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Benedict of Nursia, Abbot of Monte Cassino, c. 540

Benedict, abbot and founder of the monastic communities of Subiaco and Monte Cassino, and the author of the monastic Rule that bears his name, is the patriarch of western monasticism. The primary source for our knowledge of his life is Book II of the Dialogues of Gregory the Great. Benedict was born about 480 at Nursia in central Italy and studied at Rome, where the style of life disgusted him. Rome at this time was overrun by various barbarian tribes, and the period was one of considerable political instability (the western Roman Empire had come to an end in the latter half of the fifth century). The old Roman society of the West was breaking down, and the Germanic kingdoms of the early Middle Ages were emerging within the boundaries of the fallen empire. Benedict’s disgust with the manners and morals of Rome led him to leave the city before he completed his studies, and he withdrew to cave above Lake Subiaco, about forty miles west of Rome, where there was already at least one other hermit. After a time disciples joined Benedict, whom he organized into into a dispersed community whose life was probably semi-eremetical in character. He encountered local jealousy which is said to have caused an attempt to be made on his life, and he withdrew around 525 to Monte Cassino, near Naples, where he wrote the final version of his Rule. He does not appear ever to have been ordained or to have contemplated the founding of an “Order” of monks. He died sometime between 540 and 550 and was buried in the same grave as his sister, Scholastica.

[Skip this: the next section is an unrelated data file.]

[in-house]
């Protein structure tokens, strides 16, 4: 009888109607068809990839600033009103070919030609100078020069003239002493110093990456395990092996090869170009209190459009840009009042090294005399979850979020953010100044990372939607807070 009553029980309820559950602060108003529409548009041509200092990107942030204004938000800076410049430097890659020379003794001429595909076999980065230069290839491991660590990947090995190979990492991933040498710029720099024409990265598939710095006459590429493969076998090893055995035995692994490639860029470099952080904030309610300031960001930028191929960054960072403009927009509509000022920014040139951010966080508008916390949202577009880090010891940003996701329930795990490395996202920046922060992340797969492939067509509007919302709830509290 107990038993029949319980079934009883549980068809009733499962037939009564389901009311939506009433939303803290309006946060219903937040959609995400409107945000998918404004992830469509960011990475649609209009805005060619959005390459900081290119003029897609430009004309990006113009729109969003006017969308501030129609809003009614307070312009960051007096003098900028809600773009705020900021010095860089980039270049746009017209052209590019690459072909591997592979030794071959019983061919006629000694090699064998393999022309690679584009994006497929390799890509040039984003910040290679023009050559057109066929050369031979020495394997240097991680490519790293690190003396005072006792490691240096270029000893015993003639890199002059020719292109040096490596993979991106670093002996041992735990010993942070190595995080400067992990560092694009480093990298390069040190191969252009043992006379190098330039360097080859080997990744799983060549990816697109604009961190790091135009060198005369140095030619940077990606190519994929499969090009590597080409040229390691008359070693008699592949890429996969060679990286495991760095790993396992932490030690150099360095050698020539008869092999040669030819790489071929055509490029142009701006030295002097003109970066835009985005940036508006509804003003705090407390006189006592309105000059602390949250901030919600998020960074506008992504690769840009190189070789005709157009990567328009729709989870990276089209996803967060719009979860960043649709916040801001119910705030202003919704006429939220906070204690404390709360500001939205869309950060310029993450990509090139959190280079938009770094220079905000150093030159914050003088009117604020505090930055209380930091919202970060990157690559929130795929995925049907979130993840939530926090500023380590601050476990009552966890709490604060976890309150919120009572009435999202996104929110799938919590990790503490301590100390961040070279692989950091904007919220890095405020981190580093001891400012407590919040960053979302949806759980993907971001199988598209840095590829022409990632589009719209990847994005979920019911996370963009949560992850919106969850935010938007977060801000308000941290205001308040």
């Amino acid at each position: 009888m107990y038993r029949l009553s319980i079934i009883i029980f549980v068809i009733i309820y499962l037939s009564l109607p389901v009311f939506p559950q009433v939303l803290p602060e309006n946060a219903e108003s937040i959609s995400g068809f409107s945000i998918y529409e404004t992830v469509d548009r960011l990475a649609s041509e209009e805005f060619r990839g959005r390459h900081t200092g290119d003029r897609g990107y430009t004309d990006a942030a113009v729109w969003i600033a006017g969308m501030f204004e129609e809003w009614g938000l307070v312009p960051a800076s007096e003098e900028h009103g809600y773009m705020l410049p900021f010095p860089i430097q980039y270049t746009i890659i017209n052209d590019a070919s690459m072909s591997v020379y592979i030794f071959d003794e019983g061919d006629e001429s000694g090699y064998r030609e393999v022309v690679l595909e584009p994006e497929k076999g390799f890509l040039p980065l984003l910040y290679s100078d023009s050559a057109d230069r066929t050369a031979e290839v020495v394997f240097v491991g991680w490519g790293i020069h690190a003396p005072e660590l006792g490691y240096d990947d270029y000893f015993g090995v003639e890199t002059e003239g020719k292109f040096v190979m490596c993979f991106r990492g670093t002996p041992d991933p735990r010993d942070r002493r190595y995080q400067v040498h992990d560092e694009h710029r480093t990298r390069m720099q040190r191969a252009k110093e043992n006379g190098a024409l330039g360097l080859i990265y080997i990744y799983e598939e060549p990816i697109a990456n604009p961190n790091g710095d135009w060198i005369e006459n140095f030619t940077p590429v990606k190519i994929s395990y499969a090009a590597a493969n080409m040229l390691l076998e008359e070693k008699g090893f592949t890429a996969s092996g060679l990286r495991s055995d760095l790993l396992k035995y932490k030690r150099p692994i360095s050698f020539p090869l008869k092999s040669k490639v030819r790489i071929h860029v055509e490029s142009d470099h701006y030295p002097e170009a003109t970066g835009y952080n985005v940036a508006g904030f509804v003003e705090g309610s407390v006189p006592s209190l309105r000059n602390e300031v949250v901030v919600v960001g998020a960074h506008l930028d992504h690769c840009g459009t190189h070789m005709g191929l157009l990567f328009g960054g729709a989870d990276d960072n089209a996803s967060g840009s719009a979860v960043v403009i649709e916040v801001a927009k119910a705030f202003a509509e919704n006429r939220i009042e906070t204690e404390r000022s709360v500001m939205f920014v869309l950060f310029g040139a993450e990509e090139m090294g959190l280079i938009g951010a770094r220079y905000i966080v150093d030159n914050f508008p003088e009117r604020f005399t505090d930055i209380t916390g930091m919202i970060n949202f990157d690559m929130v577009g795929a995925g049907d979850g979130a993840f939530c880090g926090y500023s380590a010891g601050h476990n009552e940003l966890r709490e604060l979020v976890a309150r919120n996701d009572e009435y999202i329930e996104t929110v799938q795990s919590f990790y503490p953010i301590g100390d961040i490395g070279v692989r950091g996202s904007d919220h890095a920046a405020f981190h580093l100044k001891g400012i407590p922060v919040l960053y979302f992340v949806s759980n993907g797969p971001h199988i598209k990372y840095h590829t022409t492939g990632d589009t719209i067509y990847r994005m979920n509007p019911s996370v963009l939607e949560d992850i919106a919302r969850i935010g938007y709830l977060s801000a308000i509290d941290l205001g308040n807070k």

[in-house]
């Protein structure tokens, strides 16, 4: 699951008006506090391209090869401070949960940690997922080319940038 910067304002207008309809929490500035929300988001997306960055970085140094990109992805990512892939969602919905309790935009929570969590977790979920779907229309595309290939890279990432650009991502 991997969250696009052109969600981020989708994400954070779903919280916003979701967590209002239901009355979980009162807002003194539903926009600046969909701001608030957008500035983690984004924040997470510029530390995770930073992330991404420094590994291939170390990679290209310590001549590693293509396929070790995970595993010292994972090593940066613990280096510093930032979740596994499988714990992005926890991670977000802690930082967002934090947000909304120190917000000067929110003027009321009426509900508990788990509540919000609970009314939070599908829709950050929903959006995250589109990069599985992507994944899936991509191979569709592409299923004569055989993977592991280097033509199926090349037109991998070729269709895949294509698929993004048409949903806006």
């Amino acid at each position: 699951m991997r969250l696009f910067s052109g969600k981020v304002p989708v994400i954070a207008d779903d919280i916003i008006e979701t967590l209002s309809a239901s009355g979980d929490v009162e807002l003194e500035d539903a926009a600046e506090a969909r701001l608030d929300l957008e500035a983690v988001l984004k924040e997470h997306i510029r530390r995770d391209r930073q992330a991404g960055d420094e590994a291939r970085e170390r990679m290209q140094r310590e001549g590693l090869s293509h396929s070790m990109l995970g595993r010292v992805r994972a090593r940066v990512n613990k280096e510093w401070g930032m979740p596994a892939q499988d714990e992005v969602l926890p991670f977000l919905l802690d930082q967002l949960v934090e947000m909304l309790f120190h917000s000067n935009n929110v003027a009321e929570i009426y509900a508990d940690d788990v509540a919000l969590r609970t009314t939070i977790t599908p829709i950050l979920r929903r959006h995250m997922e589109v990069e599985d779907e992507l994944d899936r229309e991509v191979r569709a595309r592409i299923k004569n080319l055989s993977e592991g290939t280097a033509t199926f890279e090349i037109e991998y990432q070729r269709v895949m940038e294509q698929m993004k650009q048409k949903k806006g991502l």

Benedict incorporated much traditional monastic teaching from John Cassian, Basil the Great, and the Rule of the Master, but the enactments of these were often considerably modified by Benedict. His outlook was characterized by prudence and moderation realized within a framework of authority, obedience, stability, and community life. His great achievement was to produce a monastic way of life that was complete, orderly, and workable, in which work and prayer were integrated. The monks’ primary occupation was liturgical prayer, complemented by sacred reading and manual work of various kinds. Benedict’s own personality is reflected in his description of what kind of man the abbot should be: wise, discreet, flexible, learned in the law of God, but also a spiritual father to his community.

Both by its intrinsic qualities and by the favor granted it by emperors and other rulers and founders, the Rule came to be recognized as the fundamental monastic code of western Europe in the early Middle Ages. Its flexibility enabled it to be adapted to the needs of society, so that monasteries became centers of learning, agriculture, hospitality, and medicine in a way almost certainly unforeseen even by Benedict himself.

prepared from Lesser Feasts and Fasts (1980)
and The Oxford Dictionary of Saints

The Collect

Almighty and everlasting God, your precepts are the wisdom of a loving Father: Give us grace, following the teaching and example of your servant Benedict, to walk with loving and willing hearts in the school of the Lord’s service; let your ears be open to our prayers; and prosper with your blessing the work of our hands; through Jesus Christ our Lord, who lives and reigns with you and the Holy Spirit, one God, for ever and ever. Amen.